Birds of a feather not only flock together but also appear to settle down together.
A study of nomadic pine siskins, a type of finch often seen on backyard feeders, found that when male migratory siskins were paired with a settled male bird in captivity, they started exhibiting signs of ending migration too. They stopped restless flying and lost body mass, fat stores and muscle size, compared to a control group placed in solo enclosures.
“The presence of another bird that isn’t migratory seems to be a really potent cue to stop migration,” said Heather Watts, a Washington State University behavioral ecologist and corresponding author on the study published in Biology Letters. “We saw changes in their behavior and changes in their physiology associated with the energetics of migration.”
Why pine siskins decide to stop migrating may also give clues to other animals’ nomadic behavior.
“It’s long been thought that social cues or information may be important to not just nomadic birds but to other nomadic animals as well,” she said. “We suspect this is probably a more general phenomenon—that other animals’ attention to social cues may be important in migratory decisions for a whole variety of species.”
The migration of birds and other animals impact ecosystems across the globe, with potential effects for agriculture and disease transmission, Watts said. Some well-known migrating animals have predictable patterns, like geese and Monarch butterflies that travel to the same breeding and wintering areas each year. Not much is known about how the unpredictable nomads, like the pine siskins, choose their destinations.
Yet, just because pine siskins are unpredictable, doesn’t mean they don’t travel far.
“A bird that was banded in Pennsylvania might be found in Washington state the next year, so they’re traveling on the order of the continent,” Watts said.
Studies of migrating pine siskins in captivity have shown they exhibit “nocturnal migratory restlessness.” This means the birds tend to move around a lot at night—jumping, flying, flapping their wings rapidly—at a time they would normally be resting. The birds also gain muscle and put on large deposits of fat to use as fuel in flight which increases their body mass in preparation for migration.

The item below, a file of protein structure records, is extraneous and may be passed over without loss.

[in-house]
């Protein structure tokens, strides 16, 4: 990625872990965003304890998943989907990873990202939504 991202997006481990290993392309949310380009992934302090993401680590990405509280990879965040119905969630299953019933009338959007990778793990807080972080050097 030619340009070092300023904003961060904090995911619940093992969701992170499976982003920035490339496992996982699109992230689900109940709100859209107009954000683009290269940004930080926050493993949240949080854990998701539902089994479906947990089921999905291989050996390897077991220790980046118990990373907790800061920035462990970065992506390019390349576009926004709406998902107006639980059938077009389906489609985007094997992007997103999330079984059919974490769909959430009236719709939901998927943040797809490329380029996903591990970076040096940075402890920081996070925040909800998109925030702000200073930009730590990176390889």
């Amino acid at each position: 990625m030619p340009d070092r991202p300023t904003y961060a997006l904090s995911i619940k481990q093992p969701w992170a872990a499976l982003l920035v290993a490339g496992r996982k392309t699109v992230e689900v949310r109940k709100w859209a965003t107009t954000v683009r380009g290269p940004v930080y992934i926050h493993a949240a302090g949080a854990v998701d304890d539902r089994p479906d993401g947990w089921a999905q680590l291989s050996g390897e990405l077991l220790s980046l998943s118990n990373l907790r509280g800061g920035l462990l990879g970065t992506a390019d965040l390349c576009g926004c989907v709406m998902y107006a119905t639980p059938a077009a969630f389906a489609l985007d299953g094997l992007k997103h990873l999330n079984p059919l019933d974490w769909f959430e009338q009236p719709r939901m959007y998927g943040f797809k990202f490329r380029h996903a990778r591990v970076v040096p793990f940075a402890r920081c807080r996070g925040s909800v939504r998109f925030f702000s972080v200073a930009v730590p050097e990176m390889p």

In this study, researchers captured a sample of 44 male pine siskins birds from across the Western U.S. Near the end of the spring migrating season, researchers divided the birds up into migratory and non-migratory birds, placing half of each group in pairings of migratory and non-migratory male birds and keeping the other half as controls. The researchers paired birds of the same sex to eliminate potential influence of breeding cues on the decision to end migration.
The migratory birds placed with more settled birds lost much of their nocturnal restlessness and their body mass, indicating that they were responding to signals to stop migrating. The solo migratory birds in the control group continued to display behaviors and physical signs related to migration.
Many nomadic animals depend on food sources that are variable, which may explain some of their unpredictable migrating patterns, Watts said. For instance, owls have been known to follow boom and bust cycles of rodents. Birds that depend on conifer seeds like pine siskins are probably following the variable “masts” or blooms of conifer seeds since those trees don’t produce seeds every year. They also may be looking to other animals to determine where to land.
“We think these animals probably rely on local cues to assess whether an area is potentially a good site or not,” said Watts. “One type of cue comes from other individuals–if these birds come into an area where there are already birds settled that might tell them it’s a good place to stop.”
This also may be why backyard birders notice that pine siskins suddenly swarm or disappear completely from their feeders, she said.